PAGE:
Well of course it is always tragic when someone so young and alive is killed. And of course we respond to beauty and vulnerability as well, especially when it disappears suddenly. I think there were a combination of things involved, and surely one of them was that she was 'the people's princess'. She gave hope to many people that they could aspire to be something special and royal... or at least that's how I've heard it expressed.
I'm wondering what about the British monarchy you would say is in need of 'modernisation'? Speaking as a Brit, I guess I've never quite understood the Monarchy - that there are these people that somehow seem to end up with a lot of money and status due to a family succession - but on the other hand, I don't think one can help but love and respect the Queen and a lot of the traditions and values that are bound up in her role. What are the key issues for you?
For me actually the key issue is that she is the Defender of the Faith. The Monarch long since abdicated the role of actually ruling the country. As Defender of the Faith, she has an important role in preserving Christian traditions and values as a part of British culture and history. I think that for the most part they are good value for money but of course if the Queen were a renegade that would be different.
Where do we get the idea we have a closed canon?
Any good books?
The 'idea' of a closed canon is not an 'idea', it was a church decision in both the east and the west in the late fourth century A.D. You can read about it in my The Gospel Code, or if you want the whole nine yards read either F.F. Bruce's The Canon of Scripture, or the same title by B.M. Metzger.
Sorry I'm so random... I have your book. I'll read that section before Metzger.
I think that the Divine Right of Kings went out with the Stuarts. Despite a brief flirtation with regal authority after the Restoration, killing King Charles the first had set democracy in train in Britain and folowing the Glorious Revolution in 1688 there was no going back. Of course, the British democracy did not get universal suffrage all at once, any more than the American one did, though in some respects it was (and still is) ahead of America.
What the Queen has is belief, not in the divinr right of kings, but that the vows that she made at the Coronation should be kept. I have no doubt that like her father she has a sincere Christian faith, and she sees her role as a servant of the people. She does not see it as her job to rule, but she takes seriously her job to advise.
The acting plaudits should also go to James Cromwell who does an excellent impersonation of Prince Phillip. (Whose sense of humor chose the namesake of the regicide for the role?)
The most telling point of the film was when Helen Mirren tells Tony Blair that his time for disappointing the people will come. How prescient!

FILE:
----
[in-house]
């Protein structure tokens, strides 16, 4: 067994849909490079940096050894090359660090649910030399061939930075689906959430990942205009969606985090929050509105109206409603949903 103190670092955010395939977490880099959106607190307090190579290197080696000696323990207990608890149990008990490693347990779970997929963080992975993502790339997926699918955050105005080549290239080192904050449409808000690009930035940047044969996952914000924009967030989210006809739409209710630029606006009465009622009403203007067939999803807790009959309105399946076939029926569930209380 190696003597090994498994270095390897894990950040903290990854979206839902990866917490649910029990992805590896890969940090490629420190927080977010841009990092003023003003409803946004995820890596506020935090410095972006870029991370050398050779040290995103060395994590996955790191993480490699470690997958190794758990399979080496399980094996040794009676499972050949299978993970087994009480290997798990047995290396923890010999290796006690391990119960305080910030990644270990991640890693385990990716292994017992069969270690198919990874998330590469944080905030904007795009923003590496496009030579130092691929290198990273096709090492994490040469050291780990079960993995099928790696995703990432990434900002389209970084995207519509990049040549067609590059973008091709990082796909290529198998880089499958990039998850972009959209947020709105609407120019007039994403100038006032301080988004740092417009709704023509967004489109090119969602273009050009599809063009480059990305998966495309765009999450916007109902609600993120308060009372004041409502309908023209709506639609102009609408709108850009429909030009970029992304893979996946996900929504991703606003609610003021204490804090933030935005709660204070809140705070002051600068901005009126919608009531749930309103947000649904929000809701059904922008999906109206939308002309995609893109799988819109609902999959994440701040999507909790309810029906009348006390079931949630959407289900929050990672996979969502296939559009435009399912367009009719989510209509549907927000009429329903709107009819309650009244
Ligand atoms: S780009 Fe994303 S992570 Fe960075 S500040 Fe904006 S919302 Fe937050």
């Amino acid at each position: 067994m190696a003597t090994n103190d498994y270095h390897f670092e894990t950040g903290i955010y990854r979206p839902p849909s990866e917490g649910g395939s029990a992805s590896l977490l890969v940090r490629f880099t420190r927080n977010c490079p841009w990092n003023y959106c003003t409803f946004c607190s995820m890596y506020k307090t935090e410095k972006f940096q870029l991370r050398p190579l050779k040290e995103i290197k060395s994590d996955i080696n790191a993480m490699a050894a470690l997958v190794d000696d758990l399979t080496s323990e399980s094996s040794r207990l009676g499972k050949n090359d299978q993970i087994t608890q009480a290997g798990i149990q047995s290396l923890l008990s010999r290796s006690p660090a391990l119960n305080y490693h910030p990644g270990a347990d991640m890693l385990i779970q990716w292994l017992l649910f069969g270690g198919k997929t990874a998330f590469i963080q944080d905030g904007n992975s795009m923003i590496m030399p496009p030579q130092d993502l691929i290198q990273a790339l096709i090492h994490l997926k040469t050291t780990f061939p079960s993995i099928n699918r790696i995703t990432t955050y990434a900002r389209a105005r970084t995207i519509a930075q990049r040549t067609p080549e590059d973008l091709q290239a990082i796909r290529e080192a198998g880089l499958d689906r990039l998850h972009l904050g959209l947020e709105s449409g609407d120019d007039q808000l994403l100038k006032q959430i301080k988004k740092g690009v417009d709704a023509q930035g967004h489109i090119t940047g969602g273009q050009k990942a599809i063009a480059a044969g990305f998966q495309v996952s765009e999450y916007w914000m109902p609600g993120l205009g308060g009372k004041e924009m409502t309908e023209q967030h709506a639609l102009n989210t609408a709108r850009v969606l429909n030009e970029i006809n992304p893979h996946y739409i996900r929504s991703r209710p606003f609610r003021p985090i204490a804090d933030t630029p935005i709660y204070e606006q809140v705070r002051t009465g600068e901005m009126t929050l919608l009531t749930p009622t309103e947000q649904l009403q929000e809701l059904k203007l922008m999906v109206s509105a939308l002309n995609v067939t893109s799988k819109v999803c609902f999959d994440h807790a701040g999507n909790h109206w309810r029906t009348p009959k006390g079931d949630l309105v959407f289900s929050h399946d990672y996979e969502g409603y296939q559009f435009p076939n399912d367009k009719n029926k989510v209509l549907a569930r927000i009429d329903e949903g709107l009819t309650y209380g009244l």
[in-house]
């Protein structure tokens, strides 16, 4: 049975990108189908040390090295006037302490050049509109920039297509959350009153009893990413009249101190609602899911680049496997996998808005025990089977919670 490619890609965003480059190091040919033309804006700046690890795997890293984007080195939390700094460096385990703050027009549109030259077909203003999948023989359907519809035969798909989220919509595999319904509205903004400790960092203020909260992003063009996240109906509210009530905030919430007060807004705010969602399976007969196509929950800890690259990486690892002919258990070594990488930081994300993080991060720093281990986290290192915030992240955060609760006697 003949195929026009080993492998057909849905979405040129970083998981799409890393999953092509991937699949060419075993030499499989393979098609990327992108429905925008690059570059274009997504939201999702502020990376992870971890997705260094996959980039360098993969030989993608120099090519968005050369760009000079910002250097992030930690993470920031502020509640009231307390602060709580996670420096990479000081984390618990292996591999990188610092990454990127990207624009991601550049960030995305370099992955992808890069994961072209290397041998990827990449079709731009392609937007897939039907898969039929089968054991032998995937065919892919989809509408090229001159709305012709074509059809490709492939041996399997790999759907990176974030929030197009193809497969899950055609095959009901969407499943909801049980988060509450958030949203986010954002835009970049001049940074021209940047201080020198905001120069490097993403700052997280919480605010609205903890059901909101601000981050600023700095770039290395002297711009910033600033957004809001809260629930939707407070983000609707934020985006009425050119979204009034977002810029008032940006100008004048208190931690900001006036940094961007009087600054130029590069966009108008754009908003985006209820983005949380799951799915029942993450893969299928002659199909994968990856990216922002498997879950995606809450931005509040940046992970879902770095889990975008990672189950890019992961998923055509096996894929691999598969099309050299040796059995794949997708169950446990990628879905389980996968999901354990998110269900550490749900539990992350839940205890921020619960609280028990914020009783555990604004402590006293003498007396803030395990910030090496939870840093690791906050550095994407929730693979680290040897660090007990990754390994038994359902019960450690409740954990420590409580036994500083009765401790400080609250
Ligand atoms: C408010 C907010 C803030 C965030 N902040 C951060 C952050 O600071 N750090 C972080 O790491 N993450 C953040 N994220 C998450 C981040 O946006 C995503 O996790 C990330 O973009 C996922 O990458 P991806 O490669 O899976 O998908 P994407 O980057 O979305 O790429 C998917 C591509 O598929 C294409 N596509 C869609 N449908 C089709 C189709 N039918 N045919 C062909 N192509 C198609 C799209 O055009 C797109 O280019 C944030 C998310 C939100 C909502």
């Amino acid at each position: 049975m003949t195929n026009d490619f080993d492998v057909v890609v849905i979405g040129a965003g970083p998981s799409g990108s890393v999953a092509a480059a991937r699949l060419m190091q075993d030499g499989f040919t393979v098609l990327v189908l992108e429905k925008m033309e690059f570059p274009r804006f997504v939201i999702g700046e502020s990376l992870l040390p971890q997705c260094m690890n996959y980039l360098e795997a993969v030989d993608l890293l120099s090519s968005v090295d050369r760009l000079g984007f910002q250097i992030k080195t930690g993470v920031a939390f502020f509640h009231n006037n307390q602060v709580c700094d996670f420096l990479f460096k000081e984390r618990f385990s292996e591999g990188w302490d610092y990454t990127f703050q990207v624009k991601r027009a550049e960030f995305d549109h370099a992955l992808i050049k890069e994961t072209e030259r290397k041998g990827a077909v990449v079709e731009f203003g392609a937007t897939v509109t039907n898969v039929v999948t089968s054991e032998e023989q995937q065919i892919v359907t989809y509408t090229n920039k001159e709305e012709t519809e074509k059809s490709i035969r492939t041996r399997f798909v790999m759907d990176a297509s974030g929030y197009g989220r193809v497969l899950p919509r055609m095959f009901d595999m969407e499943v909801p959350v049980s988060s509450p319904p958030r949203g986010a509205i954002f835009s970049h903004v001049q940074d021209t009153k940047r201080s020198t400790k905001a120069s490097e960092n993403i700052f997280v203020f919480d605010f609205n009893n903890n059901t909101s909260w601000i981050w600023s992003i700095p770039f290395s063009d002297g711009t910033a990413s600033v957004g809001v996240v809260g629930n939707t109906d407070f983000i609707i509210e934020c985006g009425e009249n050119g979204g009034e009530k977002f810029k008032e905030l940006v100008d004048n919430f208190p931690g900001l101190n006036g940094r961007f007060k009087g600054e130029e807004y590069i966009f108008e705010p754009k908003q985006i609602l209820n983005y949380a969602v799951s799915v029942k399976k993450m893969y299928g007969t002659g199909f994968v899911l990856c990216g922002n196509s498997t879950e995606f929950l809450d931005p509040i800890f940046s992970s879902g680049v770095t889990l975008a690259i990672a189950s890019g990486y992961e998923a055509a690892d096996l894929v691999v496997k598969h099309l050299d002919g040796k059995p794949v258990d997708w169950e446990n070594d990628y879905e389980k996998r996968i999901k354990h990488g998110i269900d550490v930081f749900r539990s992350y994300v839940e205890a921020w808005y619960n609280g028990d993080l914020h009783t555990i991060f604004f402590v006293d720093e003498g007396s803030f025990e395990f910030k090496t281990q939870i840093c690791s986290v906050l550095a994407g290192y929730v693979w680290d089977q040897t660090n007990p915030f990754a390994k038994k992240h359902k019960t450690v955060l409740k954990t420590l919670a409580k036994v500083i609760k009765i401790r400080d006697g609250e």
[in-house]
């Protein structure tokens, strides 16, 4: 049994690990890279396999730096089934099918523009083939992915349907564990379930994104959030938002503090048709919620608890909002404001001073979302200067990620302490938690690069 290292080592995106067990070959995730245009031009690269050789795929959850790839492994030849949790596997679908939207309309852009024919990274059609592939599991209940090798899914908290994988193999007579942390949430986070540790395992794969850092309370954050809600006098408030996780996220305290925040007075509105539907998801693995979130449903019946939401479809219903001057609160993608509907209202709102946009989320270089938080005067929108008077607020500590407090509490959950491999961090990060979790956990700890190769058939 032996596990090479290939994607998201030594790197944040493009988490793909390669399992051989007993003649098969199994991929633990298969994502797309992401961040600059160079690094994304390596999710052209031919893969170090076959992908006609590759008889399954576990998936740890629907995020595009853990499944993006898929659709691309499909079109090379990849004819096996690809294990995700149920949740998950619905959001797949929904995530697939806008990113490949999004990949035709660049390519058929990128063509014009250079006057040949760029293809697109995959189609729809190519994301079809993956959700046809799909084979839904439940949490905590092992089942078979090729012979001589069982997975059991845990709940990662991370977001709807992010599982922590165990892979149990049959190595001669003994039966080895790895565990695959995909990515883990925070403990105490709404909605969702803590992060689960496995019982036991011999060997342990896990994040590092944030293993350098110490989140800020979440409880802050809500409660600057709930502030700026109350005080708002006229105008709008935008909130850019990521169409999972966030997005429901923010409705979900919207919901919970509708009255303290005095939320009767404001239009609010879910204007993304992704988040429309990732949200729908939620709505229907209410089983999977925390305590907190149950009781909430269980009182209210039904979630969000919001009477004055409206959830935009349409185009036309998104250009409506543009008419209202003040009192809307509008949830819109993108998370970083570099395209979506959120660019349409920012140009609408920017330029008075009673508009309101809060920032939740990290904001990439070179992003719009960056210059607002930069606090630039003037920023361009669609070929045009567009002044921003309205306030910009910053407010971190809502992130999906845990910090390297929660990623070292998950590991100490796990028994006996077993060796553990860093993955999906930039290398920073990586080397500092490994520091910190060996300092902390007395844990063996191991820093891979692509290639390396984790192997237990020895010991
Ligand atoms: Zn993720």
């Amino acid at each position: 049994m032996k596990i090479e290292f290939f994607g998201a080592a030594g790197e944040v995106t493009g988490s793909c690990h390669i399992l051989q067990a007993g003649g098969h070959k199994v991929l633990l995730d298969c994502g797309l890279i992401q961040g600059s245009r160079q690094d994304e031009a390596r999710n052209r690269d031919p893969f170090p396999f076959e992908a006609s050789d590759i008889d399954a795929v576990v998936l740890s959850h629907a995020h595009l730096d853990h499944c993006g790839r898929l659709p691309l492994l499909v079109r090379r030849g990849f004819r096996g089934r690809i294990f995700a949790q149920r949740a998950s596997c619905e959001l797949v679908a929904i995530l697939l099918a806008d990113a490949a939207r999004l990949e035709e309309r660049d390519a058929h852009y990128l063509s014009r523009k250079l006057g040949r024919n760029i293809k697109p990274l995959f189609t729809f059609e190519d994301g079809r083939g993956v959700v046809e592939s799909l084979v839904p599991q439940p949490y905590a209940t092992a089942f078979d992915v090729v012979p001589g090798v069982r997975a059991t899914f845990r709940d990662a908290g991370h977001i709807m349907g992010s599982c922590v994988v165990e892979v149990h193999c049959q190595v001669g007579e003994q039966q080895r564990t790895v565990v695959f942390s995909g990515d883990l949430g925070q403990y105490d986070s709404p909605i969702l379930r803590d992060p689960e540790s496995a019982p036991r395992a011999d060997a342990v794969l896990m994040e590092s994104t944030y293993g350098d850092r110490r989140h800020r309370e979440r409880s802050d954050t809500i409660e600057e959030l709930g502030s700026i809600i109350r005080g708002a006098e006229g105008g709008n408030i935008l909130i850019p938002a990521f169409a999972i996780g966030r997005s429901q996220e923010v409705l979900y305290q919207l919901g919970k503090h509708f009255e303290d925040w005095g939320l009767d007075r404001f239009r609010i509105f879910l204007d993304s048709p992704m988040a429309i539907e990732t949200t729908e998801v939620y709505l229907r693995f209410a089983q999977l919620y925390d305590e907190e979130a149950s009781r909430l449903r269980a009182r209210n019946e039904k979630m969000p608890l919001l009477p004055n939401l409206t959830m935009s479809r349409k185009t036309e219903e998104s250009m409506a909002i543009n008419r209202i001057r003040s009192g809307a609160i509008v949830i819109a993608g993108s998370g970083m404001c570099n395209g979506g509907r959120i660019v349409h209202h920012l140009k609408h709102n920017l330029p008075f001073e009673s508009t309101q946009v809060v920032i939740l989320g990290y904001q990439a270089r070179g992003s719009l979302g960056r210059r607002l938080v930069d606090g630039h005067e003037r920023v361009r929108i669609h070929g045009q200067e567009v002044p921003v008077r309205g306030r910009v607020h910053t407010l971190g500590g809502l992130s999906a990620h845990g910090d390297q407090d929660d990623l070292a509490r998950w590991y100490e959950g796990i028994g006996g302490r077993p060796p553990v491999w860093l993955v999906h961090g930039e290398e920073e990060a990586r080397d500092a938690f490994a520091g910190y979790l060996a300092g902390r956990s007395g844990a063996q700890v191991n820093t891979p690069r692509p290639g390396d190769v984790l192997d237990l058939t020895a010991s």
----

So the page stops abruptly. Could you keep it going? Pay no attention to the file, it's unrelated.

Actually I think Queen Elizabeth does believe that God chose her family and her to be monarchs. She is pretty emphatic about the motto you know-- "God and my right".
But that is not the same as the Divine Right of Kings, which was about being anointed to rule, like King David. King Charles the first though that. Queen Elizabeth believes that she has be chosen by God to reign in Great Britain and the Commonwealth. This is not about ruling. She is the symbolic head of the people of Great Britain and Northern Irland, and she recognises that she reigns with consent. She raised no objections to the idea that Australia might be come a republic.
She sees reigning as a responsibility rather than a means of exercising power. She has a duty to protect the people against the executive. Her very presence restrains the executive.
Good explanation Terry.
i always appreciate your film thoughts they are very insightful...
i forgot about the mother teresa/princess di connection...i too was much more thoughtful interms of mother teresa's death.
The late Quentin Crisp spoke truthfully, if bluntly, that Princess Diana's own fast and shallow lifestyle contributed to her demise: "She could have been Queen of England -- and she was swanning about Paris. What disgraceful behavior. Going about saying she wanted to be the queen of hearts. The vulgarity of it is so overpowering." (Atlanta Southern Voice, 1 July 1999).
The "queen of hearts" remains the poster girl of superficial culture and narcissistic celebrities who go emoting about everything and nothing of substance. But who was she really?
Both Diana and her brother, Charles Spencer, suffered from Borderline Personality Disorder caused by their mother's abandoning them as young children. A google search reveals that Diana is considered a case study in BPD by mental health professionals.
For Charles Spencer, BPD meant insatiable sexual promiscuity (his wife was divorcing him at the time of Diana's death).
For Diana, BPD meant intense insecurity and insatiable need for attention and affection which even the best husband could never fulfill.
From a BPD perspective, it's clear that the Royal family did not cause her "problems". Rather, she brought her multiple problems into the marriage, and the Royal family was hapless to cope with them.
Her illness, untreated, sowed the seeds of her fast and unstable lifestyle, and sadly, her tragic fate.
Helen Mirren is a wonderful actress. I doubt this film will be shown in Finland - but maybe on TV at a later date :)
what is a spin off about the defender of the faith ... is that Charles wants to be defender of faiths. The right to believe whatever you want to. Post-modernism values. It will be interesting to see how this pans out
My understanding of the Queen is that she is a believer - albeit in a stiff upper lip and tradition kind of way - but Charles?
And what will the impact (if any) of this be for the UK in the long run?
I'm not in total agreement with the previous comment. Diana had her problems but she walked into a marriage with a man whose heart was elsewhere and who didn't think it a problem that he carried on his long love affair. To have married Camilla back then would have cost him the crown (and caused her divorce) but that surely would have been the more honourable thing to do - assuming that he was indeed unwilling to let go of the relationship.
the question of a monarch marrying a divorcee was the cause of Elizabeth's father becoming King in the first place. So abdication or passing the crown onto his legitimate heir might still be feasible. I'm not so interested in the royal family - but their life styles do give us cause to look at morals and ethics of our 'spiritual' leaders and their families. Which is - to date- what the Queen (Charles less so) represents to many British people.